Congratulations on your debut. What a blessing! No longer will I have to rely on the single pages of Time, Newsweek, and New York magazine, or piece together the random press releases of the daily newspapers for theatrical news. Finally a “national geographic” for the American theatre has come to the rescue.
New York City
American Theatre greets me across time and space and assures me that the American theatre is very much alive and kicking—and reminds me of the old days when Theatre Arts, in its own time and manner, was doing the same thing. Cheers and good luck.
Past president, International Theatre Institute Worldwide, and former editor, Theatre Arts Monthly
James Leverett posed some important and provoking questions in his article on Twyla Tharp (April ’84) and the disparity between “theatre of the world” and the “world of the theatre.” Here in Spain, I find the theatrical pulse less in the theatre than in the streets—festivals, flamenco, satirical revues and a carnival that was an unforgettable communal experience. The article articulates a strange but true phenomenon.
I was to disappointed to read that Lanford Wilson (April ’84), who seems to have been quite conscientious in approaching his translation of The Three Sisters, maintains the old exclusionary line: foreign classics can only be rendered by playwrights. Exactly. But doesn’t he realize that the translator-playwright is a theatre artist in his own right? The playwrights have their own work, but unhappily they want it all—out the window goes the mutual respect that should be the fellowship of art.
White Plains, N.Y.
I want to be one of many to let you know how handsome and intelligent the first issue of American Theatre is. I also cannot let the opportunity of raising one question go by. Is the Brecht poem (Centerstage, April ’84) a translation? If so, shouldn’t the translator receive some recognition? As a translator, I still worry about such things.
Director, Literature Program
New York State Council on the Arts
Editor’s Note: Our omission. “On Everyday Theatre” was translated by Edith Anderson, one of 35 translators whose work is included in John Willett and Ralph Manheim’s landmark collection Bertolt Brecht Poems 1913-1956.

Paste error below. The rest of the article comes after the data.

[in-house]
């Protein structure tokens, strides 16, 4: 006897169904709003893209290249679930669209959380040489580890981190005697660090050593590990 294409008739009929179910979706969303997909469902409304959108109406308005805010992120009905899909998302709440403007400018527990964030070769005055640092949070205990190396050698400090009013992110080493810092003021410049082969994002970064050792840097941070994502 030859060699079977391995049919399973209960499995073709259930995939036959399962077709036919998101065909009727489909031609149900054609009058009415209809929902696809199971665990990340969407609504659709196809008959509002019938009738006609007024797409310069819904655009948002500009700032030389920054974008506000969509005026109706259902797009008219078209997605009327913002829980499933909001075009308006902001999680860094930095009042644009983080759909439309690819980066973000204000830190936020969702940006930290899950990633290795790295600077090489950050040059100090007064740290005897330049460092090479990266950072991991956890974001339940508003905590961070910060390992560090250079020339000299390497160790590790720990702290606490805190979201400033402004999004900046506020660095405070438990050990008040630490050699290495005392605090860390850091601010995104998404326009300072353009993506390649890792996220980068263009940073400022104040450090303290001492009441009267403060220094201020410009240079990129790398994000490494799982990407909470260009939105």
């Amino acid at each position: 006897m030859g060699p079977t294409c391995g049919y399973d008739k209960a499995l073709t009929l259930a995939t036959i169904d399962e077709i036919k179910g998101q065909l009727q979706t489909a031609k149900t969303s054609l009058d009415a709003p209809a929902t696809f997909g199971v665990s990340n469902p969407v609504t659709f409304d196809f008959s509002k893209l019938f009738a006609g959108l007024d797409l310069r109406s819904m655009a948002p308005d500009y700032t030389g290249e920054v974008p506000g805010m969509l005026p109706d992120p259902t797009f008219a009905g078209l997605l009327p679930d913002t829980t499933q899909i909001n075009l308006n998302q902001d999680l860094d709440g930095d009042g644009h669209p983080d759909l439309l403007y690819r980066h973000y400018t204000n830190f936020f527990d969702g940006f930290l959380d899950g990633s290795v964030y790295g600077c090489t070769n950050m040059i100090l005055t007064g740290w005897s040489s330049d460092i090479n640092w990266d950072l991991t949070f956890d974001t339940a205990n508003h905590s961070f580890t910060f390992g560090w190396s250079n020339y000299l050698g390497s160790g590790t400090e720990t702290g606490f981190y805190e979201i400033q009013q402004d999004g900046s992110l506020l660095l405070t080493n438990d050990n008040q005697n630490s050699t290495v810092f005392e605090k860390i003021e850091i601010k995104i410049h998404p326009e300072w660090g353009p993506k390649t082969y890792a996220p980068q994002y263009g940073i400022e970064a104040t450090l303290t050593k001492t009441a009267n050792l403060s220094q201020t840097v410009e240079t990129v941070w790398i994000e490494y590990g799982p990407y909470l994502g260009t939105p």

In an essay called “Coming Home” (Theatre Communications, Jan. ’84), Martha W. Coigney, director of the International Theatre Institute of the U.S., calls for more creative interchange among the theatre communities of America and the rest of the world. I should like to offer another view on the subject, based on my work here in France.
Europe has a tradition of interest in other cultures. On the other hand, to most Anglo-Saxons, other cultures seem either quaint (a good place to get cheap folk art) or unreal and vaguely dangerous (Agatha Christie’s “dark foreigner,” always the prime suspect). Most young Americans who spend a year studying in France hardly touch the world of the French; many rarely speak French outside their classrooms. Most Americans living abroad for business purposes stick socially to their own community of peers and hang onto an attitude of thoroughgoing superiority to their foreign surroundings. Europeans are sharing active cultural exchange, and even the uneducated have a genuine interest in the problems and opinions of other nationals. I believe it is due to the U.S. national characteristic of self-interest, the basic U.S. socio-political orientation, that very few American theatre people care what is happening currently in the theatres of other countries.
This self-interest and related competitiveness are not truly enriching. I disagree with Coigney’s assertion that “our most inventive theatre intelligences” are nurtured and cradled in other countries. The U.S. abounds with creative, working theatre people who never left home. But even if the assertion were true, why should it be “embarrassing”? Why should the U.S. be ambitious to be “the most exciting theatre community in the world”? Us and Them, the competitive instinct. It is out of place in any art form. What is done in art exists for itself, not to put anybody up or to put anybody down.
The overblown self-centeredness, the obsessive competitiveness that infects all aspects of life in America—and reaches even into the roots of personal relationships—makes everything foreign seem threatening, everything un-American seem evil, or at least unimportant. This must be thrown off or all possibility of creative interchange and its consequent stimulus to growth is suffocated.
Director, Atelier Theatre Bilingue, Theatre Program in France
American Theatre welcomes comments from its readers. Write to the Editor, care of Theatre Communications Group, 355 Lexington Ave., New York, NY 10017.
Support American Theatre: a just and thriving theatre ecology begins with information for all. Please join us in this mission by making a donation to our publisher, Theatre Communications Group. When you support American Theatre magazine and TCG, you support a long legacy of quality nonprofit arts journalism. Click here to make your fully tax-deductible donation today!